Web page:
The Turing test is a test of a machine's ability to exhibit intelligent behaviour equivalent to, or indistinguishable from, that of a human. In the original illustrative example, a human judge engages in natural language conversations with a human and a machine designed to generate performance indistinguishable from that of a human being. All participants are separated from one another. If the judge cannot reliably tell the machine from the human, the machine is said to have passed the test. The test does not check the ability to give the correct answer to questions; it checks how closely the answer resembles typical human answers. The conversation is limited to a text-only channel such as a computer keyboard and screen so that the result is not dependent on the machine's ability to render words into audio. The test was introduced by Alan Turing in his 1950 paper "Computing Machinery and Intelligence," which opens with the words: "I propose to consider the question, 'Can machines think?'" Because "thinking" is difficult to define, Turing chooses to "replace the question by another, which is closely related to it and is expressed in relatively unambiguous words." Turing's new question is: "Are there imaginable digital computers which would do well in the imitation game?" This question, Turing believed, is one that can actually be answered. In the remainder of the paper, he argued against all the major objections to the proposition that "machines can think". http://en.wikipedia.org/wiki/Turing_test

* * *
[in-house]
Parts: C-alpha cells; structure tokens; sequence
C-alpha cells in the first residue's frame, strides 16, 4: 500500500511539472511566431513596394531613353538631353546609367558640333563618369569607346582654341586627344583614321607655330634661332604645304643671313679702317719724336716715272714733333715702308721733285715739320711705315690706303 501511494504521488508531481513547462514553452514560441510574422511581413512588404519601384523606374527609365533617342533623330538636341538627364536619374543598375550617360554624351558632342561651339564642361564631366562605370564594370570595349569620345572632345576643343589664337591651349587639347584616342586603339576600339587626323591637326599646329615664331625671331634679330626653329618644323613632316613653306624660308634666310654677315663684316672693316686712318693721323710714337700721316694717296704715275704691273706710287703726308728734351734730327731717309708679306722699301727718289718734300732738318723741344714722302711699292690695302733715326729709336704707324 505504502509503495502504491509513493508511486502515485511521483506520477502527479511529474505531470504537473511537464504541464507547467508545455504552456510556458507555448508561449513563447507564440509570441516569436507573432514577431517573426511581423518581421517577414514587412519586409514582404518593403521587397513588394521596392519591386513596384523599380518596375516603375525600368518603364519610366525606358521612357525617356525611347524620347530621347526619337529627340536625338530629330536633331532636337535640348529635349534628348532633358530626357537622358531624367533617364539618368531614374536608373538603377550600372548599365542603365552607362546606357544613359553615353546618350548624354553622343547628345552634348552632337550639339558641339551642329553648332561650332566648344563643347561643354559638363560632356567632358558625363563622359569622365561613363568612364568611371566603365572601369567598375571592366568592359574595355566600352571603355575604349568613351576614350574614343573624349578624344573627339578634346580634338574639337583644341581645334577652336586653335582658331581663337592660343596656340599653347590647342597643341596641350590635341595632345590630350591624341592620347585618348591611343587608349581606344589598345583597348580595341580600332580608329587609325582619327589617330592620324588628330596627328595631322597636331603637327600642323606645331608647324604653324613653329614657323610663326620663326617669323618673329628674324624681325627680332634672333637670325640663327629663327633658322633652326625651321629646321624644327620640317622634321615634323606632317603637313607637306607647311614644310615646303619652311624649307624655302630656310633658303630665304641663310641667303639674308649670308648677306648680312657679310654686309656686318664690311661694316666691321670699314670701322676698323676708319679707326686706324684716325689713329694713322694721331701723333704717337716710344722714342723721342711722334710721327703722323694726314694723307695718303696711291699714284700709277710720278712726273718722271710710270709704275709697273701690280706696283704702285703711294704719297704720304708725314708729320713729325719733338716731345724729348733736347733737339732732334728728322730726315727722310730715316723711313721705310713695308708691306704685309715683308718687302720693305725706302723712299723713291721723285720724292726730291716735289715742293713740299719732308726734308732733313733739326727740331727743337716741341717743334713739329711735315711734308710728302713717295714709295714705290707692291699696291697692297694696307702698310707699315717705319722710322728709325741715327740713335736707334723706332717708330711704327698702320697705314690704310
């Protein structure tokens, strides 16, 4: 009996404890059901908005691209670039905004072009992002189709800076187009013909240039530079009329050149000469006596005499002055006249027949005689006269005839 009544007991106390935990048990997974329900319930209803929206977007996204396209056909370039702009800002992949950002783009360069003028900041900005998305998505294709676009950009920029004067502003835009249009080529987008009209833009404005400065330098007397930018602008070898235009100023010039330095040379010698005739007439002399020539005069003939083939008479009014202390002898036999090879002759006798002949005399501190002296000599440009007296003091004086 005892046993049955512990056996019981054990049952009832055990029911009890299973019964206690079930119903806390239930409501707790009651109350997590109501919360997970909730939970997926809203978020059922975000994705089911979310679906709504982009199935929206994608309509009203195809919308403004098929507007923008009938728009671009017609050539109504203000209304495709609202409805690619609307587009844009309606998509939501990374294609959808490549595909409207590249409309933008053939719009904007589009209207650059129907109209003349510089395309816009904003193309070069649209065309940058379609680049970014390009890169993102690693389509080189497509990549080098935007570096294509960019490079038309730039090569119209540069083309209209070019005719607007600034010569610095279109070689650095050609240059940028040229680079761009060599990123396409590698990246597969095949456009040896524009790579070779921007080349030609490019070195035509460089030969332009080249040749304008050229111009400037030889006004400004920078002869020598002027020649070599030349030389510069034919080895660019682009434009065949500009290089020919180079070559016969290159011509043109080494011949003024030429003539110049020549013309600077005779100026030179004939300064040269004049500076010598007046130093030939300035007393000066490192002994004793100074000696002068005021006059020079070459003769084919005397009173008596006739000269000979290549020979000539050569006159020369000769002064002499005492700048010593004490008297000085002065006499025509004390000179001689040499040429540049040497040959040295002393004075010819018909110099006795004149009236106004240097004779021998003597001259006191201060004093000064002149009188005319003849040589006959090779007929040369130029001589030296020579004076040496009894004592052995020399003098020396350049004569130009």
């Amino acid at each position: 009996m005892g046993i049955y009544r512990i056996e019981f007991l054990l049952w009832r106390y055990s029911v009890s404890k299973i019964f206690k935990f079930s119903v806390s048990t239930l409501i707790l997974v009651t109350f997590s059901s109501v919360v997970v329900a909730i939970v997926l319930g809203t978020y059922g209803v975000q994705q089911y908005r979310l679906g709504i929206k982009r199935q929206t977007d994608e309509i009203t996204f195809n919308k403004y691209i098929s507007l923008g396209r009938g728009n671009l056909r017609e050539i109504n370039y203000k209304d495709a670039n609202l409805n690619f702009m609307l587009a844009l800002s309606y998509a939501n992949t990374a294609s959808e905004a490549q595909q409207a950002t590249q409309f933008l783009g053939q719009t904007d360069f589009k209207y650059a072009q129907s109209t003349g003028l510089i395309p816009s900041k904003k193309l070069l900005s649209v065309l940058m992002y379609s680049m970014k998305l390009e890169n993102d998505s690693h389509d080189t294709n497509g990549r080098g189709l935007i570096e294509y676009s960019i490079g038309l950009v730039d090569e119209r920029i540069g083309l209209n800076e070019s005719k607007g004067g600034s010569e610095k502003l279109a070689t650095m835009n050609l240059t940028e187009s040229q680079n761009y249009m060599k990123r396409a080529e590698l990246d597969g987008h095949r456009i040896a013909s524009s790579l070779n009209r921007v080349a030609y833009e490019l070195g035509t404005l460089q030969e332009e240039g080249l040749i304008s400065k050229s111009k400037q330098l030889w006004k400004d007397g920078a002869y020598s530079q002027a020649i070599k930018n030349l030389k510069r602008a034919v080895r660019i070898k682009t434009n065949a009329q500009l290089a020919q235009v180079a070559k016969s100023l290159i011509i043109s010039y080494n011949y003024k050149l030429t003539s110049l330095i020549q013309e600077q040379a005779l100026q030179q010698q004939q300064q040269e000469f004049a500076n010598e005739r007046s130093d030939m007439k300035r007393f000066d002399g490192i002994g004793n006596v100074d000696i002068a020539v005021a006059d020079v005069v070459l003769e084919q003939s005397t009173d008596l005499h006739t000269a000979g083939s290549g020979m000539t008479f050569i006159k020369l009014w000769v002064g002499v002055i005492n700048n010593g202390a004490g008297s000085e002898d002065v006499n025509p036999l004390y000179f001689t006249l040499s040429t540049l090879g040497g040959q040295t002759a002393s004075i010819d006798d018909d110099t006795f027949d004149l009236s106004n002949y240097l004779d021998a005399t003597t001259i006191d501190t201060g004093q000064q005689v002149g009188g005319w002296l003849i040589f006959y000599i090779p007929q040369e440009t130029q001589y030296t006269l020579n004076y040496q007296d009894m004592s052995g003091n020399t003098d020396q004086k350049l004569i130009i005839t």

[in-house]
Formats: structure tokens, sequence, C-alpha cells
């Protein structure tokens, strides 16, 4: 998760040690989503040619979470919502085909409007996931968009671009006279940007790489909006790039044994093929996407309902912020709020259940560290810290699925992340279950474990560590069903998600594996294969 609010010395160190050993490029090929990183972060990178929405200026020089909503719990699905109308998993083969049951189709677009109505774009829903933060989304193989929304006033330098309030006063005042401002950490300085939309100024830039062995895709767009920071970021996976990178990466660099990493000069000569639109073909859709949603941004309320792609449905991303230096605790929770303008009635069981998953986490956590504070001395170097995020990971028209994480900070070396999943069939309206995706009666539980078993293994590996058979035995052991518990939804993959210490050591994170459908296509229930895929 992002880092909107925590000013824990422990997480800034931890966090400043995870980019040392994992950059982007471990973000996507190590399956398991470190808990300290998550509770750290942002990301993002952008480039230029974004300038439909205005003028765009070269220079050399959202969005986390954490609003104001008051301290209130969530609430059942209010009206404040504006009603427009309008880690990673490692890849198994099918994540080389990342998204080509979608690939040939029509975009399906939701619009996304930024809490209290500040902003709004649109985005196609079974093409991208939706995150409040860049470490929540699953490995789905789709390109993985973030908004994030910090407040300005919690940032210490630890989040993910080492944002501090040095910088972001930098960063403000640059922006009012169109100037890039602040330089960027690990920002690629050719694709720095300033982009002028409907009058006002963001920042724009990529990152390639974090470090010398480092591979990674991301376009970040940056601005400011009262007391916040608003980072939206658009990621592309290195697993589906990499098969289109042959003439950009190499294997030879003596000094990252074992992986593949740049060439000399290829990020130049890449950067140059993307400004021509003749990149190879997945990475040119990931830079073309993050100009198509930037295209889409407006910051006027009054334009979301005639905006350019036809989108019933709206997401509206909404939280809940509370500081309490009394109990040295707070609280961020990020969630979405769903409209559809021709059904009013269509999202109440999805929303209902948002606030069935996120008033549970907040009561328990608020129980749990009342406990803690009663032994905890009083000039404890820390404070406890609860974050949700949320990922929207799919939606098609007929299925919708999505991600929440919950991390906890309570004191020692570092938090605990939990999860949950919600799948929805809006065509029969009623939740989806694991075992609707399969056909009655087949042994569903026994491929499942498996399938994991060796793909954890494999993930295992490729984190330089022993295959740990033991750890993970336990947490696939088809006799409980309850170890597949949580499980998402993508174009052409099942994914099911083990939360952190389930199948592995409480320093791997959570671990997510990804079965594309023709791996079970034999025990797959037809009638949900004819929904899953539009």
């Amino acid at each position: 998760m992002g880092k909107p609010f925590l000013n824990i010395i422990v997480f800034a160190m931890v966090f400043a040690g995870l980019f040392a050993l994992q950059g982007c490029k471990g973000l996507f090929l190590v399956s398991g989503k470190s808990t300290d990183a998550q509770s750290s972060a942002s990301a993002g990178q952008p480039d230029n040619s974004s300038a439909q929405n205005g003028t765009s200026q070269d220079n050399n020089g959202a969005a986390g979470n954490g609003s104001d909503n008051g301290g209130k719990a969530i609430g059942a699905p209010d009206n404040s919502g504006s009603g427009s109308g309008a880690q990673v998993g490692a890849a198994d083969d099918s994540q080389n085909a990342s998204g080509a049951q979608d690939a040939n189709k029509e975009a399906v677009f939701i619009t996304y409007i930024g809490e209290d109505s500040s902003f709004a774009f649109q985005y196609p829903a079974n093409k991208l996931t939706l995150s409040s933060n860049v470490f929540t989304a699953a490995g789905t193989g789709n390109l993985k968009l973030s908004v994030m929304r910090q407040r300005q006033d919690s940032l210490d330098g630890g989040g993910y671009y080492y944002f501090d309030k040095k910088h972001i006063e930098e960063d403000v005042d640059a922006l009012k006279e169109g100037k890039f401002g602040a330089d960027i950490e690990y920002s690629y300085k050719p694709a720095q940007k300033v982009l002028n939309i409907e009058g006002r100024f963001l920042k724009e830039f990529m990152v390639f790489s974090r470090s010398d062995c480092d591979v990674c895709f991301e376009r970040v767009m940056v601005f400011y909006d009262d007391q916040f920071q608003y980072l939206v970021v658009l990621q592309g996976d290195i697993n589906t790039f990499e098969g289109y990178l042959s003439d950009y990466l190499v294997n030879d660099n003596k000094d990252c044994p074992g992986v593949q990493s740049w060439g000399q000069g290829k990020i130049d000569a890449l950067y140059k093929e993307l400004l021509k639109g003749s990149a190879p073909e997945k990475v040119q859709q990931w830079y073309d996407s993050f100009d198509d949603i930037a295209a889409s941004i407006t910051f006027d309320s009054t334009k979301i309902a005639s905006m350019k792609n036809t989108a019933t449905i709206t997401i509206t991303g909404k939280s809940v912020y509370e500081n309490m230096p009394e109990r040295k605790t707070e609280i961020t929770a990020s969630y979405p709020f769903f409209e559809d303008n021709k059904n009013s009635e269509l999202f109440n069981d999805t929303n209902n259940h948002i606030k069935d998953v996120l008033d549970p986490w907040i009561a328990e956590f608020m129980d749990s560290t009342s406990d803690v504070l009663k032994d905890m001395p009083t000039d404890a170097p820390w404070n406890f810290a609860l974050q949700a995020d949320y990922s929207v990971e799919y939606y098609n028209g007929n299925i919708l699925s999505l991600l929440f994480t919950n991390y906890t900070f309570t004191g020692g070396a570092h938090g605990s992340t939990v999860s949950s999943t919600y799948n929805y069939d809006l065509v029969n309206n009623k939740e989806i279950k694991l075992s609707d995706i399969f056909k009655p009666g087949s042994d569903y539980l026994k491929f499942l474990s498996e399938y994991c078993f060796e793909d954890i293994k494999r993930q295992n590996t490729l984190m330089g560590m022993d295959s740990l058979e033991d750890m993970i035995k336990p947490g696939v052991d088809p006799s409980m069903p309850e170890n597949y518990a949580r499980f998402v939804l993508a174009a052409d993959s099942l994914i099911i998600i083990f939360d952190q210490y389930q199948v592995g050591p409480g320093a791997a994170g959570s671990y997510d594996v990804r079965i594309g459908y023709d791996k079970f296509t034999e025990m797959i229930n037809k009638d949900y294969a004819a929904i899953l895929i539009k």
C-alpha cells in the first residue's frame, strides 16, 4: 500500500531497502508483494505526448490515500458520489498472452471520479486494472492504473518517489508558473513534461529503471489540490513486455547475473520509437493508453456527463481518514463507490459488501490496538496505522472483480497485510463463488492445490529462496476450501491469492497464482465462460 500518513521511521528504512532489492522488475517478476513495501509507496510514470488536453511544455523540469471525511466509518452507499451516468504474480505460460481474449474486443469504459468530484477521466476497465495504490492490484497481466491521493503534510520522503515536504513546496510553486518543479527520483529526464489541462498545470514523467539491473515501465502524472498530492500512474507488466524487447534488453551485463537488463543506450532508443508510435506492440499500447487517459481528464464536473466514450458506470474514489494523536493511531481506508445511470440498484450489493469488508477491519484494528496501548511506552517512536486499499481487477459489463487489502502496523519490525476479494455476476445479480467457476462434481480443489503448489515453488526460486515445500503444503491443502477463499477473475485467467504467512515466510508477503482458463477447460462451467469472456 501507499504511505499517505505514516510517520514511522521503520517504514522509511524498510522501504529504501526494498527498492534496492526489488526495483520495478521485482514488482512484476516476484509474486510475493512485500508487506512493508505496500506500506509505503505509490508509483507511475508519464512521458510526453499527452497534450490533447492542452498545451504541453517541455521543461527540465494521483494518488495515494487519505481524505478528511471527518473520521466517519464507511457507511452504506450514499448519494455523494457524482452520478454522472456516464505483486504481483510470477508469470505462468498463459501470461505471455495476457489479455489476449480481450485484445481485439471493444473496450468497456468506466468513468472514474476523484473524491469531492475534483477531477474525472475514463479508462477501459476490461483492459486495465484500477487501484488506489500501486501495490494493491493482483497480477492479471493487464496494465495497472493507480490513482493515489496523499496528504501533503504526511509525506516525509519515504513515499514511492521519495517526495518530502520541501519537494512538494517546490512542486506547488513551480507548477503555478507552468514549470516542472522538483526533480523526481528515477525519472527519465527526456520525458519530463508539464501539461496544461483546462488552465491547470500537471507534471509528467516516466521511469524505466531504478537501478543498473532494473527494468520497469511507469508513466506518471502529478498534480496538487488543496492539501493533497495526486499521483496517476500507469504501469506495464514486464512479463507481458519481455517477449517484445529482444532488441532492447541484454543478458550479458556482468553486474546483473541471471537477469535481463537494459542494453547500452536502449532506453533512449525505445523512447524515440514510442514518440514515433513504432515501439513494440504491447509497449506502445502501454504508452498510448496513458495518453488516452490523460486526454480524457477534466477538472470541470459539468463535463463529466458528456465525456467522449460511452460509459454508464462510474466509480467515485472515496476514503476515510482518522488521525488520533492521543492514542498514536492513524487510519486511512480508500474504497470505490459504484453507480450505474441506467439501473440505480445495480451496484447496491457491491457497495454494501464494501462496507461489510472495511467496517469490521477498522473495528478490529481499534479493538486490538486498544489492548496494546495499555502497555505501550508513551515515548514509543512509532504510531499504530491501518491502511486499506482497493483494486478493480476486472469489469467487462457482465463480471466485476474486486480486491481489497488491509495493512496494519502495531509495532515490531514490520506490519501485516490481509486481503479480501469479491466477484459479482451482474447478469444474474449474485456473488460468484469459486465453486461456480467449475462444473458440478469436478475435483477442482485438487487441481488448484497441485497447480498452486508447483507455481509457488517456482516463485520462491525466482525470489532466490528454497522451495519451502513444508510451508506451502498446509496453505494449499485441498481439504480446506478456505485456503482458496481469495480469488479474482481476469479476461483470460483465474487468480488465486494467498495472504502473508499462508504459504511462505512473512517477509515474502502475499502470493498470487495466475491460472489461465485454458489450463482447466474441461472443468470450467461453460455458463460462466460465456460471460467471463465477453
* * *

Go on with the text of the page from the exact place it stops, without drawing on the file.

No, I'm not interested in developing a powerful brain. All I'm after is just a mediocre brain, something like the President of AT&T.
- icymi he said this loudly in the cafeteria at the Greenwich Village Bell Labs, where he worked, which was then owned by AT&T.....
for dogs: http://existentialcomics.com/comic/15
- dead as of 2020
- 2013 "winner" (meaning it did best of the apps, not that it passed the Turing Test): Mitsuku's botmaster, Steve Worswick, used to run a music website. Once he added a ChatBot he discovered more people visited to chat than for music so he concentrated all his efforts on the bot but he still regards it as a hobby. Like two of the other finalists, Izar an alien from the planet Sunaria, and Ron Lee's Tutor which acts as an English-language learning resource, Mitsuku uses AIML (Artificial Intelligence Markup Language) and is a Pandora Bot, based on the free open-source-based community webservice the enables anyone who wants to, to develop and publish chatbots on the web. According to its website, Pandora Bots is the largest chatbot community on the internet and its 166,000 registered bot masters have created more than 206,000 pandorabots in multiple languages. All pandorabots use AIML which was developed by Richard Wallace, whose chatbot ALICE (Artificial Linguistic Internet Computer Entity) won the Loebener Prize in 2000, 2001 and 2004. He is now Chief Science Officer of Pandorabots, which he created as an AIML server and interpreter implemented in Common Lisp. He has also created the Call Mom app for Android, a mobile assistant app that incorporates multiple chatbot personality choices and a sophisticated learning feature.